“We won, but there is no meaning to victory if we no longer have the homeland we knew,” Ayman Zedan, a prominent actor, wrote in a public post on his Facebook page, reflecting the sense of disappointment that Assad’s military victory over his opponents has brought no respite for his supporters.
“We are tired of promises and pledges on the TVs and radios,” Shoukran Mortaja, a renowned actress, complained in a public posting on her page addressed to “Mr. President.”
“Are we really going to let those who didn’t die in the war die from misery, cold and inflated prices?” she asked.
Scores of people among her 54,000 followers expressed support in comments on the post, which was shared more than 2,000 times. “I am certain that your message will reach the president. We are with you and we add our voices to yours,” one of them said.
Assad has apparently heard the complaints. In a February speech in Damascus, he was unusually defensive, acknowledging that some people are genuinely suffering and that corruption among local officials has contributed to the hardships people endure.
But he shrugged off responsibility, accusing expatriate Syrians of leveling the strongest criticisms and attributing the shortages of vital products to U.S. sanctions.
Economists and Western diplomats say new sanctions imposed by the U.S. Treasury in November were indeed the most likely cause of the unexpectedly severe shortages of energy products in recent months.
The impact on ordinary people of limited U.S. and European sanctions imposed in the earliest days of the war against individuals associated with the Assad regime has been minimal, said Jihad Yazigi, editor of the Syria Report, a newsletter focused on business and economics. Apart from one brief period two years ago when fuel and gas supplies ran short because of a dispute between the government and Iran, Syria’s major supplier, most products have been widely available in government-held areas throughout the conflict, he said.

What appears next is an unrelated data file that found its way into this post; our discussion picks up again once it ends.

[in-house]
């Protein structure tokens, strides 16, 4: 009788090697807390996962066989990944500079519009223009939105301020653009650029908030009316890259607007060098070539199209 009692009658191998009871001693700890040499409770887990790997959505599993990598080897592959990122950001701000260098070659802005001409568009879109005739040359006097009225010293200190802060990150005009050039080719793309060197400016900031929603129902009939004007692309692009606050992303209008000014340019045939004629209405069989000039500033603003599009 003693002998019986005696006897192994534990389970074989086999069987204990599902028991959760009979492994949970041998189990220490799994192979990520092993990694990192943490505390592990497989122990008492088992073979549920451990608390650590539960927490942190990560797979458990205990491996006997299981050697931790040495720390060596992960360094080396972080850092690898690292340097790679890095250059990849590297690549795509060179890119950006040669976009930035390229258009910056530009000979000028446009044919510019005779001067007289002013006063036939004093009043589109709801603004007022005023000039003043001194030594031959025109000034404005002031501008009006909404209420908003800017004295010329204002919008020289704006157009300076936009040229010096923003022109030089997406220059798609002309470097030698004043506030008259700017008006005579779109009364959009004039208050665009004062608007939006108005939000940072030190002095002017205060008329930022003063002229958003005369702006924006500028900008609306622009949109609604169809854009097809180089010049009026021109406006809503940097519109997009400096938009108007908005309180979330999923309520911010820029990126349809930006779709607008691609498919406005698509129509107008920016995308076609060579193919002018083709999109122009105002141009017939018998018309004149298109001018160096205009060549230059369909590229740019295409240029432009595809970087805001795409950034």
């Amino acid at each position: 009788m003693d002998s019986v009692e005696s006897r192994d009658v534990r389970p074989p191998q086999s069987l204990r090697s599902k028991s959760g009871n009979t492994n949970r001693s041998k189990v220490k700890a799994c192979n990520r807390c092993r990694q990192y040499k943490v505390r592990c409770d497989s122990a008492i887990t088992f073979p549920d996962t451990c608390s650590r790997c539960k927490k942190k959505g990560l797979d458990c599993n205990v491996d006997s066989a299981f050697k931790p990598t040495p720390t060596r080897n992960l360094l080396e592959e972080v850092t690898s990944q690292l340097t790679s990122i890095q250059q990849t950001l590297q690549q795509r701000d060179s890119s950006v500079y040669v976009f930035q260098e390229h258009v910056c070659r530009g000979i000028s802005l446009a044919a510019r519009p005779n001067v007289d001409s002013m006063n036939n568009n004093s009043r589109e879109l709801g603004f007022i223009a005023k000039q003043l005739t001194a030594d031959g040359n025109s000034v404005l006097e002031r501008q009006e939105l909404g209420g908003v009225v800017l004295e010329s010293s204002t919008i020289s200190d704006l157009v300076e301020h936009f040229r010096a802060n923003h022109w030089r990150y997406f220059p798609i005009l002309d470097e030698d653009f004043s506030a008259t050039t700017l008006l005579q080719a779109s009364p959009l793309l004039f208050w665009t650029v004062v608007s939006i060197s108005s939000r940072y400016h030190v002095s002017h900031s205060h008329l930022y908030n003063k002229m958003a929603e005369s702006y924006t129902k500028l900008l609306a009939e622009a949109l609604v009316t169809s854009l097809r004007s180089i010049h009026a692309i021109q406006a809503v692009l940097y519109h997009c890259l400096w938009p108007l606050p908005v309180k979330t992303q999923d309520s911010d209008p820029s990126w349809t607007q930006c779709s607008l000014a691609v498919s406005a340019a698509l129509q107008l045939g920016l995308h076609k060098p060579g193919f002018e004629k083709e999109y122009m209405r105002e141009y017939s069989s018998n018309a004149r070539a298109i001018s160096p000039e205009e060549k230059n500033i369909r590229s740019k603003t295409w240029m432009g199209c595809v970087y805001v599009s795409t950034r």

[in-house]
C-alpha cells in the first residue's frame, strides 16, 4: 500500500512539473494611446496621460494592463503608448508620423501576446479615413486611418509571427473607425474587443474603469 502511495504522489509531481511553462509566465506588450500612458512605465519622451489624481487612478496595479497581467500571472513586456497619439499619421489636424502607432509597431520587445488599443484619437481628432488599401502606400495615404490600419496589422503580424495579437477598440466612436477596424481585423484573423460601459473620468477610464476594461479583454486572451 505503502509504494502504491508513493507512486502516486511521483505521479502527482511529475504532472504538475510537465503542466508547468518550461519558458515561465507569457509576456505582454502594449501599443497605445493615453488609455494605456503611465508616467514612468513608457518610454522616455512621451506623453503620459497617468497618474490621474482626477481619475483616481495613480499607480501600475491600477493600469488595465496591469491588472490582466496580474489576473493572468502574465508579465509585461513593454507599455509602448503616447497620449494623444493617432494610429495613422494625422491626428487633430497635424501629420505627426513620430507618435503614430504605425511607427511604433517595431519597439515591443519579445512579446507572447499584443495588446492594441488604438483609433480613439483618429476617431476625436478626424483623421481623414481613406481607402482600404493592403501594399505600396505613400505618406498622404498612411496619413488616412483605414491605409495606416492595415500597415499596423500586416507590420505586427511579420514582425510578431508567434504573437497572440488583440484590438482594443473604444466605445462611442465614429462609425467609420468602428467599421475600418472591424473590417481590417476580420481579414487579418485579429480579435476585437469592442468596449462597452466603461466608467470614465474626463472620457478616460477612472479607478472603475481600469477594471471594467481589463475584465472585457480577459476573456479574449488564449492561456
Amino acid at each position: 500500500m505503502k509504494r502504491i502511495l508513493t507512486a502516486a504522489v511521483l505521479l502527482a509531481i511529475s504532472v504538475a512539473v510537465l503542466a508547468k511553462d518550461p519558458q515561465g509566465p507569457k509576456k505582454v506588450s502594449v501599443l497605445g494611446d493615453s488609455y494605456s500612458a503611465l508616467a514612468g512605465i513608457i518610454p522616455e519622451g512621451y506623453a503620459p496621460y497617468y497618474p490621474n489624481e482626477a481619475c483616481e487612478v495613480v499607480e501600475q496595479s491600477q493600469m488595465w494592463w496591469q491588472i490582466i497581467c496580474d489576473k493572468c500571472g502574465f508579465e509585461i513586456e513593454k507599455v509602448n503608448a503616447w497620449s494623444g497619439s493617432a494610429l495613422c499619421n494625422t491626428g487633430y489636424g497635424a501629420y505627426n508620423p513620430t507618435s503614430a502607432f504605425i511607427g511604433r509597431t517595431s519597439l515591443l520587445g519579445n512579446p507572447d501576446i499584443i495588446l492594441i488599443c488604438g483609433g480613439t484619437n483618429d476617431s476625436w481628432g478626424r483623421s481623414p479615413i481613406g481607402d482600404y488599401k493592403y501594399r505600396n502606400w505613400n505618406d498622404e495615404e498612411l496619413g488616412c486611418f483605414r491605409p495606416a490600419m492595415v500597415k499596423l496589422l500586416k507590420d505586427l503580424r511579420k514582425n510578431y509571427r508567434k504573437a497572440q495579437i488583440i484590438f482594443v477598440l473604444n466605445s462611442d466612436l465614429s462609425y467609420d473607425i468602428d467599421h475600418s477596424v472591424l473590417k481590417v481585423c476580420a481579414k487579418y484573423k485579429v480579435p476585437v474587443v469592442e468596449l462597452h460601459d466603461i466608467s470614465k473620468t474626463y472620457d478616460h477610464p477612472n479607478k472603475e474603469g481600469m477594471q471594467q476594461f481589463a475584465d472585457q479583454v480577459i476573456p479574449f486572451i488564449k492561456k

However, the latest Treasury sanctions targeted the shipping companies that deliver fuel and gas to Syria, abruptly deterring those who had transported fuel to Syria from continuing to do so for fear of jeopardizing their business elsewhere, he said.
Most Syrians, nonetheless, place blame for the shortages squarely on their government, according to residents, reflecting the depth of the building embitterment.
“People don’t blame America, or at least they don’t put primary responsibility on America. The biggest blame they place is on the government,” said the Damascus-based writer. “They know the government is incapable and corrupt.”
Assad himself remains off-limits to the criticism. The generally expressed view, the writer said, is that Assad is not involved in the day-to-day running of the country and that corrupt, inept officials and local warlords empowered by the conflict are responsible for any failures.
Reflecting that attitude, the actress included in her Facebook posting a direct appeal to Assad. “I am sending you this message because you are the only one who will listen and promise us, and then keep your promise,” she wrote. “We are all with the homeland, but we don’t want the homeland to be against us.”